. . . he laid his aquarium woes on Clara Kleinschmidt, talking to hear himself talk—and to pay her back, in small measure, for Arnold Schoenberg. (p.179)
Arnold makes a couple of other appearances through the novel, but that’s my favorite . . . even though the implication is that Saxby finds the discussion of Schoenberg a bore. Saxby’s a grown-up looking for an albino fish, in a boat called Pequod II, fer chrissake.
Boyle casts Carl Nielsen’s cameo in a somewhat more favorable light:
. . . and so while the meal cooked and Jeff swirled his half a can of warm beer round a plastic camp cup, the angst-ridden strains of Carl Nielsen floated out over bog, hammock and wallow, tempering the mindless twitter of the birds and tree frogs with a small touch of precision. (p.275)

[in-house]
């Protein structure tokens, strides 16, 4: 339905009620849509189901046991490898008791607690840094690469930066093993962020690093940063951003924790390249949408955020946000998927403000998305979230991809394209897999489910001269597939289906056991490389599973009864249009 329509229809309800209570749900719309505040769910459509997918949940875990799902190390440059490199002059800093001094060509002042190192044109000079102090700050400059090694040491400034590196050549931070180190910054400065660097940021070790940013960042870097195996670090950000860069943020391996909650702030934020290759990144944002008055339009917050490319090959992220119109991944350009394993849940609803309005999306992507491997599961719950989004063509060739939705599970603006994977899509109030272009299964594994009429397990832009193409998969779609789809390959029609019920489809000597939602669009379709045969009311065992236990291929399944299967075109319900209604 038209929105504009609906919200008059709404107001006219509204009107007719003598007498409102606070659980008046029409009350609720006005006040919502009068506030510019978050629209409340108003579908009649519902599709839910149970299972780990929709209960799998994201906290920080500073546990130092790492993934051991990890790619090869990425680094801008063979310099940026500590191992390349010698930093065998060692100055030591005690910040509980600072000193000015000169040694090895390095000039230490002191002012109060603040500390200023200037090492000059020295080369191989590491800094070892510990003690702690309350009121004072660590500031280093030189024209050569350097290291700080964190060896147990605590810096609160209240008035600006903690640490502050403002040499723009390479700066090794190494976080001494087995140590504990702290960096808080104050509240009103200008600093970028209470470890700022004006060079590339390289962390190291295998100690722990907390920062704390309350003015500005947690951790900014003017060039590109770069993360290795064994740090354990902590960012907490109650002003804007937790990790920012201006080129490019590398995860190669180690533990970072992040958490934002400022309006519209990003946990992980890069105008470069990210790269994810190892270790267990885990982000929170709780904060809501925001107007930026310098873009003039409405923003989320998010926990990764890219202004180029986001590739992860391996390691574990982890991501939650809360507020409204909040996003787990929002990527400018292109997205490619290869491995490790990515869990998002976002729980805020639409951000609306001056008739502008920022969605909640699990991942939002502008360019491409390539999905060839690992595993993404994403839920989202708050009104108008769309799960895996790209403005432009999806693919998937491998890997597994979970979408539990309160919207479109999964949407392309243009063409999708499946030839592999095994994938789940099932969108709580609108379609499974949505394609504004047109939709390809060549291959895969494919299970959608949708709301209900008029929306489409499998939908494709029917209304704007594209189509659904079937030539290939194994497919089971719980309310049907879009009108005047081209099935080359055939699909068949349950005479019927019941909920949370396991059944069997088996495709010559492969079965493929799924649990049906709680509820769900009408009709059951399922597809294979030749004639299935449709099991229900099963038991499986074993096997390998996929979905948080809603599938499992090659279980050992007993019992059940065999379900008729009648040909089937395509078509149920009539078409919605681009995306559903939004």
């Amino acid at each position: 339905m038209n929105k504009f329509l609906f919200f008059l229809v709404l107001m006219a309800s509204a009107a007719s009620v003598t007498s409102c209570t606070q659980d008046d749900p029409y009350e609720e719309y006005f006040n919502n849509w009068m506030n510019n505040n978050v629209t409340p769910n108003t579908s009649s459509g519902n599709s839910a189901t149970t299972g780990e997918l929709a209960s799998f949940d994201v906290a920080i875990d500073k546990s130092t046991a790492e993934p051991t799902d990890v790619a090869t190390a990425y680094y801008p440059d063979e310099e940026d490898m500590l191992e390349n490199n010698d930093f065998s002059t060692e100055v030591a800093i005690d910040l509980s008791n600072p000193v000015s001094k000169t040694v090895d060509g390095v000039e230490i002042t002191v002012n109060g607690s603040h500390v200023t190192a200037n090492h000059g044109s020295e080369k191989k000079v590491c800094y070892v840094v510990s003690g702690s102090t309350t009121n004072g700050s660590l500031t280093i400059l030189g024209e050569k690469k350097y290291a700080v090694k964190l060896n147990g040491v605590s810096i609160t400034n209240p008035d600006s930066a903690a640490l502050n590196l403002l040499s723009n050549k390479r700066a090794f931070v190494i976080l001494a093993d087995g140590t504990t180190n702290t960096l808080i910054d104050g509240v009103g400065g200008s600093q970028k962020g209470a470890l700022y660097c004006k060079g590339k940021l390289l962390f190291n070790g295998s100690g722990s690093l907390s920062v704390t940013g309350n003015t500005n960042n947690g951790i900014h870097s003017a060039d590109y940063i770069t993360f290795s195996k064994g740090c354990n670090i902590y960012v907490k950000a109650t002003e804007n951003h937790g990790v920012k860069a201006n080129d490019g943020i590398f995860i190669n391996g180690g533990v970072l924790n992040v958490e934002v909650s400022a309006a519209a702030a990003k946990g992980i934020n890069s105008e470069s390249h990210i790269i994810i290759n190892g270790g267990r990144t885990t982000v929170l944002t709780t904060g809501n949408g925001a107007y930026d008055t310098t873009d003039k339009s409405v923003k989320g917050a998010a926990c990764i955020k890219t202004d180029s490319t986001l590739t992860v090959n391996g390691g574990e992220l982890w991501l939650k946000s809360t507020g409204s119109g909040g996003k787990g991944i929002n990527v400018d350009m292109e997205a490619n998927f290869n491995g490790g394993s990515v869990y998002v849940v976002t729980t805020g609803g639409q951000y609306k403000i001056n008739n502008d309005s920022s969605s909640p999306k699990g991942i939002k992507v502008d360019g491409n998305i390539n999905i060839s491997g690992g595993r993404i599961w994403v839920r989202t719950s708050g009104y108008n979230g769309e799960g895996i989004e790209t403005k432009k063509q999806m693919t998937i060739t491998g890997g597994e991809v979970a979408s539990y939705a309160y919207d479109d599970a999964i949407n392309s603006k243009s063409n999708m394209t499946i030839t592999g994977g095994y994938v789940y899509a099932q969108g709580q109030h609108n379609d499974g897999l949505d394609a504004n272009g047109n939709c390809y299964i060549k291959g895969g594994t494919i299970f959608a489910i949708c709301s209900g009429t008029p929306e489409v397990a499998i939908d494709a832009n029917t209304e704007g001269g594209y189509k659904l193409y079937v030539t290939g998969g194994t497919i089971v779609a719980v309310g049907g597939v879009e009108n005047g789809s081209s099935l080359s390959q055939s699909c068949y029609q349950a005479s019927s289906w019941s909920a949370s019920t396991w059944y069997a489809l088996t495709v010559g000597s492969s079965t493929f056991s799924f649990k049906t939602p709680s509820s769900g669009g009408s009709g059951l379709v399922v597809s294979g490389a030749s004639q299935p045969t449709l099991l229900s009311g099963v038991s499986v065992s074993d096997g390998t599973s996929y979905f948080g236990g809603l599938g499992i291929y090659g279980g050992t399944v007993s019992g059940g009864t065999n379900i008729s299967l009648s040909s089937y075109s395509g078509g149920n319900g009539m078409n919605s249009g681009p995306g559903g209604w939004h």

A family of three are on a camping/canoeing trip in the Okefenokee Swamp, and Jeff, Jr, aged ten, has brought his clarinet along, to keep it in practice. It would take some musical precocity for a ten-year-old to manage Nielsen. Not saying it’s impossible—but it feels like a stretch.
Chances are the climate of the swamp is none too good for the instrument. Just saying.